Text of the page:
Compare and contrast the treatment of Native Americans by Britain and France
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The Colonial Period began with the settled countries of the time wanting to launch voyages to explore ‘the new world’. One of the first successes was the Spanish, when they were able to settle in South America as early as 1252. But the biggest exploration of the time by far was set off by Columbus who, in search of the Indies, instead fell upon America, which started mass colonization. Colonization was so popular due to its trade worth and how much it could help the mother country, and with, in many cases, foreigners at the disposal of settlers, it was also no wonder that slavery became so big. The two most popular races that were enslaved included the Native Americans and Africans, and in this paper I will be comparing and contrasting the treatment of the Native Americans by both Britain and France.
To begin, Britain used America mostly as a dumping ground for the citizens they didn’t otherwise want to stay in the mother country. And so, upon arrival, if a British man came upon a group of Native Americans they didn’t necessarily know what they should do since they hadn’t otherwise been told. As a result, the settlers ended up just pushing any and all Native Americans that were on their land out of the way, further west, to stop the problem. But as the frontier grew, they soon realized that pushing them constantly west could not go on forever. And thus, the Indians were then put onto reservations, or undesirable land, to end the problems caused by them.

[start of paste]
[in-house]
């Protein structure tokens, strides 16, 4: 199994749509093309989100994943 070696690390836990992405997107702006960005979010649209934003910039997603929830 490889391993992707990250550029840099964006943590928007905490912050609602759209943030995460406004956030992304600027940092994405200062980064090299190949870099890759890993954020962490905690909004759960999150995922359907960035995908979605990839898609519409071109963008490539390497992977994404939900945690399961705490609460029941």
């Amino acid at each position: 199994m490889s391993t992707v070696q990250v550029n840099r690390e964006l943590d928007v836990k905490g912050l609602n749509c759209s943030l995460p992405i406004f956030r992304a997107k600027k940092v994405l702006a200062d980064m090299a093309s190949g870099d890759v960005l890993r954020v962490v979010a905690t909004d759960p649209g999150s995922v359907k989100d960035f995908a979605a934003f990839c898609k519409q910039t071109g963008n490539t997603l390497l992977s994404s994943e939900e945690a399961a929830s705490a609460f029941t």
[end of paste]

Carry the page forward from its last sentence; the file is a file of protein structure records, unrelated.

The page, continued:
The events that took place in New France, present day Canada, however, were much different. The French recognized that the Indians who were already there had rights over the land since they had gotten there first. And since it was the wishes of Louis XIV for New France to be a sort of ‘utopia’, meaning that it lacked in nobles, the French that moved there had no intentions of disturbing the peace sought after by their ruler. And so all in all, everyone who lived in New France, whether it be a native Frenchmen or Native American, they all managed to live side by side and find a common ground on which to live.
The particular treatment of Native Americans by the British was hostile. Although the British had no desire to enslave them particularly, and instead relied on the indentured servant system, they still fought many wars with them. They were constantly after the land inhabited by the Indians, but felt that enslaving them would not work out in the long run since they didn’t know how to farm anyway. The French, however, had a very different perception of the Indians. Instead of working against their inhabitance of the land, they used it very much to their advantage. They saw more profit in going into business with the Indians than using their money to fight against them, and this proved to be very much to their advantage. The Indians’ knowledge on the habitat and how to hunt really set off the fur trade business for the French, which in the end benefited the country on the largest scale.
And so, in conclusion, it is easy to see that there are many similarities and differences among the treatment of Native Americans by both the British and French. For one, neither country enslaved the Indians, however Britain was known for treating them badly whereas France was not. Britain chose to waste funds on fighting wars against them, whereas France chose the route of economic partnership, which proved to be the best route in the end. Regardless, each country went about handling their business how they felt was best, and although the end result was different, in reality the colonial period did pass and lessons learned from the systems used were taken into future dealings.